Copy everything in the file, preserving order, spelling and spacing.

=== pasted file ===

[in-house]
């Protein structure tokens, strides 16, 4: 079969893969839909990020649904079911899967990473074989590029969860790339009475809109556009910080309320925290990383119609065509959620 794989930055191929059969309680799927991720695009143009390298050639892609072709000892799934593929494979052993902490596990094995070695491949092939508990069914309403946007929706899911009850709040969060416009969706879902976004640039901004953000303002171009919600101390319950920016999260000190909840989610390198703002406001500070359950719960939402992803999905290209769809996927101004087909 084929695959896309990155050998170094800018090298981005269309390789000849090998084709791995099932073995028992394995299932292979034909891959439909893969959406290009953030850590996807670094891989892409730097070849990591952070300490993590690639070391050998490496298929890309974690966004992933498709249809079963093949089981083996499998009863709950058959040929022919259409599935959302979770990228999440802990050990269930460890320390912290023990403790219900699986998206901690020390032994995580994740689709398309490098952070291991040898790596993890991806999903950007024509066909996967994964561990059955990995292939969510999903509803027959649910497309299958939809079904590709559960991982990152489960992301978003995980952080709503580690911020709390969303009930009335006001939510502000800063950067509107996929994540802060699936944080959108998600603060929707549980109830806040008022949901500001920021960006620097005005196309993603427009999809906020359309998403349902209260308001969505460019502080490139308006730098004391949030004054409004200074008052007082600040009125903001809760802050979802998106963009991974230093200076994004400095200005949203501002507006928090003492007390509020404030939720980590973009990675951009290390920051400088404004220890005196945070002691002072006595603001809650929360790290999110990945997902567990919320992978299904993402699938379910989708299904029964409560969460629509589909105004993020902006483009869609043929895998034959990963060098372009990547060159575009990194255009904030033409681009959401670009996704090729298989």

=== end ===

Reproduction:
[in-house]
């Protein structure tokens, strides 16, 4: 079969893969839909990020649904079911899967990473074989590029969860790339009475809109556009910080309320925290990383119609065509959620 794989930055191929059969309680799927991720695009143009390298050639892609072709000892799934593929494979052993902490596990094995070695491949092939508990069914309403946007929706899911009850709040969060416009969706879902976004640039901004953000303002171009919600101390319950920016999260000190909840989610390198703002406001500070359950719960939402992803999905290209769809996927101004087909 084929695959896309990155050998170094800018090298981005269309390789000849090998084709791995099932073995028992394995299932292979034909891959439909893969959406290009953030850590996807670094891989892409730097070849990591952070300490993590690639070391050998490496298929890309974690966004992933498709249809079963093949089981083996499998009863709950058959040929022919259409599935959302979770990228999440802990050990269930460890320390912290023990403790219900699986998206901690020390032994995580994740689709398309490098952070291991040898790596993890991806999903950007024509066909996967994964561990059955990995292939969510999903509803027959649910497309299958939809079904590709559960991982990152489960992301978003995980952080709503580690911020709390969303009930009335006001939510502000800063950067509107996929994540802060699936944080959108998600603060929707549980109830806040008022949901500001920021960006620097005005196309993603427009999809906020359309998403349902209260308001969505460019502080490139308006730098004391949030004054409004200074008052007082600040009125903001809760802050979802998106963009991974230093200076994004400095200005949203501002507006928090003492007390509020404030939720980590973009990675951009290390920051400088404004220890005196945070002691002072006595603001809650929360790290999110990945997902567990919320992978299904993402699938379910989708299904029964409560969460629509589909105004993020902006483009869609043929895998034959990963060098372009990547060159575009990194255009904030033409681009959401670009996704090729298989």